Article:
Similar to after the 1998 El Nino, it appears more LT cooling is imminent.

Reply to  Javier
October 4, 2017 3:05 pm

Not a single spaghetti was showing the ENSO behavior. Pitiful.

Only oceanographic amateurs expect ENSO forecasts made in February to be useful more than a few months later. What’s pitiful are pretensions of superior predictive power of arthritic(?) knees.

Roger Knights
Reply to  1sky1
October 4, 2017 6:28 pm

But the knee-predictors were being facetious!

Reply to  1sky1
October 5, 2017 10:06 am

Only climate science amateurs expect climate model forecasts/projections/predictions for the year 2100 made in 201x to be useful more than a few seconds.

October 4, 2017 11:00 am

In this post by Anthony two days ago
John Christy was quoted as saying
“We saw a big rise in sea surface temps in June and July. The atmosphere tends to respond two or three months later, so this is what you would expect. The atmosphere is still feeling this big heat anomaly, so this is the right time for the atmosphere to see this peak.”
Why does it take that amount of time for the atmosphere to respond to heat from the ocean ???

Reply to  ozonebust
October 4, 2017 11:14 am

To Ozonebust:
Tropical Pacific Ocean temperature (e.g. Nino3.4 area) increases tropical humidity and temperature ~3 months later, and global humidity and temperature ~4 months later.
Not all that complicated, is it, for a “non-linear, chaotic, blah blah blah” climate system?
References – Allan MacRae and Bill Illis:

Reply to  ozonebust
October 4, 2017 11:17 am

Hi Ozonebust,
Meridional heat transport is performed mainly by the ocean in the tropics, and by the atmosphere at mid-to-high latitudes. The heat exchange between the oceans and the atmosphere takes place mainly at the tropic-subtropic region and it is fed into the Hadley circulation. The delay is due to the intrinsic delays due to currents, convection, and winds. Part of the heat is also transported further North by the Kuroshio and Gulf stream currents, so the delays are variable among different transport mechanisms.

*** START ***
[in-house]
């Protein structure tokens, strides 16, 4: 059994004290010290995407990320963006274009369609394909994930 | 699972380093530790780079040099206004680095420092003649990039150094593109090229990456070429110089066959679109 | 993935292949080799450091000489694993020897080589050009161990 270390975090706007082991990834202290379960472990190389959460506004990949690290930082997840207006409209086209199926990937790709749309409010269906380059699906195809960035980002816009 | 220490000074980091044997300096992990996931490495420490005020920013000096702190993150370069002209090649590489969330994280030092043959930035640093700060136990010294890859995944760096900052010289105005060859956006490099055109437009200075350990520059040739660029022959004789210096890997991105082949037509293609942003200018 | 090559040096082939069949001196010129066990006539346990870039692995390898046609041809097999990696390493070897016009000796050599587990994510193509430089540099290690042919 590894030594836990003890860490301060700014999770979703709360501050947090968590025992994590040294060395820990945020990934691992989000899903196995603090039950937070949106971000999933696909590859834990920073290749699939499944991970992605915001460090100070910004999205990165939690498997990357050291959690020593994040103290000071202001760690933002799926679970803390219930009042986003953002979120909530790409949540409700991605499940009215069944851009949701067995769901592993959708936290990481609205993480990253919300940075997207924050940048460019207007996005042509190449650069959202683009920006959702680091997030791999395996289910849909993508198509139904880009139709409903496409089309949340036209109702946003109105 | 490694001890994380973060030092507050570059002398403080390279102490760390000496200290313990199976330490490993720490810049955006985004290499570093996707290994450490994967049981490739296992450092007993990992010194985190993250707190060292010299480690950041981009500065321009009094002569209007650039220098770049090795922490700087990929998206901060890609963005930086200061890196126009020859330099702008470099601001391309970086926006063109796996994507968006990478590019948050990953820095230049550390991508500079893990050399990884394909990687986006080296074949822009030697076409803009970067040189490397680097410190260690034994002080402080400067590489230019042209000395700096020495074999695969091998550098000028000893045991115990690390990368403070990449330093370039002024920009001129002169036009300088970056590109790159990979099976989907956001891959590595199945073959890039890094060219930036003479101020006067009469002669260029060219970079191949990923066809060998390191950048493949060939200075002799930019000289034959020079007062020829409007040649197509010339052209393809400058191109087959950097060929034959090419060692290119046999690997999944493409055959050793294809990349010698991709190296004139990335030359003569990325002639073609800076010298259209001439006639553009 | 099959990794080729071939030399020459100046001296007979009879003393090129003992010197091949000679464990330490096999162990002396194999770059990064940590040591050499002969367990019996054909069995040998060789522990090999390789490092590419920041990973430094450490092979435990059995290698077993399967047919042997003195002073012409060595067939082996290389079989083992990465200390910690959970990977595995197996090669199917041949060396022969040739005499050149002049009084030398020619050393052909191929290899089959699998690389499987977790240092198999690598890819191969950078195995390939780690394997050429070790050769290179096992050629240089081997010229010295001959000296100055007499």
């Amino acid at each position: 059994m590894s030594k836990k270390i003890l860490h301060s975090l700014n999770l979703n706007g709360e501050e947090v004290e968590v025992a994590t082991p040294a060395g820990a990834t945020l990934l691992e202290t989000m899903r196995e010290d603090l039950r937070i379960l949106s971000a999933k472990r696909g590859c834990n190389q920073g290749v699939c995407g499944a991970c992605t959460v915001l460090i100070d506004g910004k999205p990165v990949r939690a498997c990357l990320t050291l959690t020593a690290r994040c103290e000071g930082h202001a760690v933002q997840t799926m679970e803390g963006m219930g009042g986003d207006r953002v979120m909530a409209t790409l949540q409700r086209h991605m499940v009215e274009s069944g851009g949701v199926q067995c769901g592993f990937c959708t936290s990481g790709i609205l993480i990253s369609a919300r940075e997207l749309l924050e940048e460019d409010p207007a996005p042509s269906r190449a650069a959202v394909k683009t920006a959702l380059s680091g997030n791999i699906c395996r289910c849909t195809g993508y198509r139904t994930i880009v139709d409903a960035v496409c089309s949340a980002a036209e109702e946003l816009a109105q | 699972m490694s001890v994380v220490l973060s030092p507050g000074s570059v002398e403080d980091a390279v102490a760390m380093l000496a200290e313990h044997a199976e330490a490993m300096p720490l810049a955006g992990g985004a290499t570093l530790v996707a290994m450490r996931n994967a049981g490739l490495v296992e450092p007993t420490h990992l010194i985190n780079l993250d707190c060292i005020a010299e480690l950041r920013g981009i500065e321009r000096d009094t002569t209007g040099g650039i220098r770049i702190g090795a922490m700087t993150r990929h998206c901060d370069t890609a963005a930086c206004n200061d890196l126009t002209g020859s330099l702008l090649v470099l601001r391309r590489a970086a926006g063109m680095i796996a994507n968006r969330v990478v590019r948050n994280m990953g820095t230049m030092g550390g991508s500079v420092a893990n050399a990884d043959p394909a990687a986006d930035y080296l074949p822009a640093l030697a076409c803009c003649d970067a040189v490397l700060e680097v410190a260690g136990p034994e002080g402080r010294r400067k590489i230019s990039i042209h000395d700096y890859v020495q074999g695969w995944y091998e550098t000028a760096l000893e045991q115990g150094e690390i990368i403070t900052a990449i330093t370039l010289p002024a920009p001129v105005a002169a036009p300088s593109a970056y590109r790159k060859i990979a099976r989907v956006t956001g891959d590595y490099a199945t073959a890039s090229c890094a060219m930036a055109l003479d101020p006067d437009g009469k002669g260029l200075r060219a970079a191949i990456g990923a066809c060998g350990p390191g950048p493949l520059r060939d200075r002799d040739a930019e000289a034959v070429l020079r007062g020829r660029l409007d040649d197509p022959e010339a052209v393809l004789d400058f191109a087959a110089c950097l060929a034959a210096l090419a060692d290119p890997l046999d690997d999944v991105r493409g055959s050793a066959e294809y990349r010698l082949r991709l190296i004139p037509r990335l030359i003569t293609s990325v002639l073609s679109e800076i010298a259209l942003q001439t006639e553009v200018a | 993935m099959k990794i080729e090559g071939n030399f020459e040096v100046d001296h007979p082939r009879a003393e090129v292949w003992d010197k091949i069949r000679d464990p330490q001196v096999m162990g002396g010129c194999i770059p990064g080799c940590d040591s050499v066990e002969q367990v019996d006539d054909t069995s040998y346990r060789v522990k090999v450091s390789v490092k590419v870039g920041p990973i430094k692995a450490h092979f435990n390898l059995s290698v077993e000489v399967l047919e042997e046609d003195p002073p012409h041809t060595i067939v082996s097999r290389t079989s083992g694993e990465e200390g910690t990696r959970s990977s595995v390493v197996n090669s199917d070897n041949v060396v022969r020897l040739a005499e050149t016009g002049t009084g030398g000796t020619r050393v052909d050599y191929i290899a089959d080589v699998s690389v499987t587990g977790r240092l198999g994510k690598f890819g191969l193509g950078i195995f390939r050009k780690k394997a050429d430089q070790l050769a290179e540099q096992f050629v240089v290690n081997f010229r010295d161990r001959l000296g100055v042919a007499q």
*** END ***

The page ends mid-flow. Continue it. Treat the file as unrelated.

Reply to  ozonebust
October 4, 2017 1:29 pm

Allan, Javier
Thank you both.
Saves me reading many papers in a complicated language.
Here we have the process described precisely in just a few easy to read sentences.
The beauty of WUWT
Of note, the Arctic minimum and the Antarctic maximum sea ice area both occured on the 12th September, for the very same reason – atmospheric pressure.
Kind regards

Reply to  ozonebust
October 4, 2017 5:22 pm

They are usually out of kilter.
Any correspondence is an accident both for the date and pressure.
I think.
Happy to be proved wrong.

October 4, 2017 11:01 am